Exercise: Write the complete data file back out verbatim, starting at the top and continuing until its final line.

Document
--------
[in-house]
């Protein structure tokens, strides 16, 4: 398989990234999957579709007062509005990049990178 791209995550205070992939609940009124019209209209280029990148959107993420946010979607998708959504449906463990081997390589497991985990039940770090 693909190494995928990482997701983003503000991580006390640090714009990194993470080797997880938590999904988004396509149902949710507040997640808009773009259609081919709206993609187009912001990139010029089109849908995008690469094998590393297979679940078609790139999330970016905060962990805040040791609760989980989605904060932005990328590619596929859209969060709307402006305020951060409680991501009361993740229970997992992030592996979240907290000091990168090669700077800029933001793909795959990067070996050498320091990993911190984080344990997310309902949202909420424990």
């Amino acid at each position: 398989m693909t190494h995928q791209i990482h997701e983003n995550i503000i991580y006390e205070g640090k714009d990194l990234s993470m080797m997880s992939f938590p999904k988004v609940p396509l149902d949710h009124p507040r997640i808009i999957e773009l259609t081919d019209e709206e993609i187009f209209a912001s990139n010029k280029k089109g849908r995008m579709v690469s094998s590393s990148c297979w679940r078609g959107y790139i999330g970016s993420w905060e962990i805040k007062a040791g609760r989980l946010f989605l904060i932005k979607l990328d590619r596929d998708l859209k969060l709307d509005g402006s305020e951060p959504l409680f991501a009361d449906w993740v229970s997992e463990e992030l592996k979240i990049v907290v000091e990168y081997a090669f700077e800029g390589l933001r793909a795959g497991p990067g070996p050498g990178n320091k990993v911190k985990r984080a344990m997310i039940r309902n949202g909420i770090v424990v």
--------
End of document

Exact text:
[in-house]
């Protein structure tokens, strides 16, 4: 398989990234999957579709007062509005990049990178 791209995550205070992939609940009124019209209209280029990148959107993420946010979607998708959504449906463990081997390589497991985990039940770090 693909190494995928990482997701983003503000991580006390640090714009990194993470080797997880938590999904988004396509149902949710507040997640808009773009259609081919709206993609187009912001990139010029089109849908995008690469094998590393297979679940078609790139999330970016905060962990805040040791609760989980989605904060932005990328590619596929859209969060709307402006305020951060409680991501009361993740229970997992992030592996979240907290000091990168090669700077800029933001793909795959990067070996050498320091990993911190984080344990997310309902949202909420424990």
């Amino acid at each position: 398989m693909t190494h995928q791209i990482h997701e983003n995550i503000i991580y006390e205070g640090k714009d990194l990234s993470m080797m997880s992939f938590p999904k988004v609940p396509l149902d949710h009124p507040r997640i808009i999957e773009l259609t081919d019209e709206e993609i187009f209209a912001s990139n010029k280029k089109g849908r995008m579709v690469s094998s590393s990148c297979w679940r078609g959107y790139i999330g970016s993420w905060e962990i805040k007062a040791g609760r989980l946010f989605l904060i932005k979607l990328d590619r596929d998708l859209k969060l709307d509005g402006s305020e951060p959504l409680f991501a009361d449906w993740v229970s997992e463990e992030l592996k979240i990049v907290v000091e990168y081997a090669f700077e800029g390589l933001r793909a795959g497991p990067g070996p050498g990178n320091k990993v911190k985990r984080a344990m997310i039940r309902n949202g909420i770090v424990v």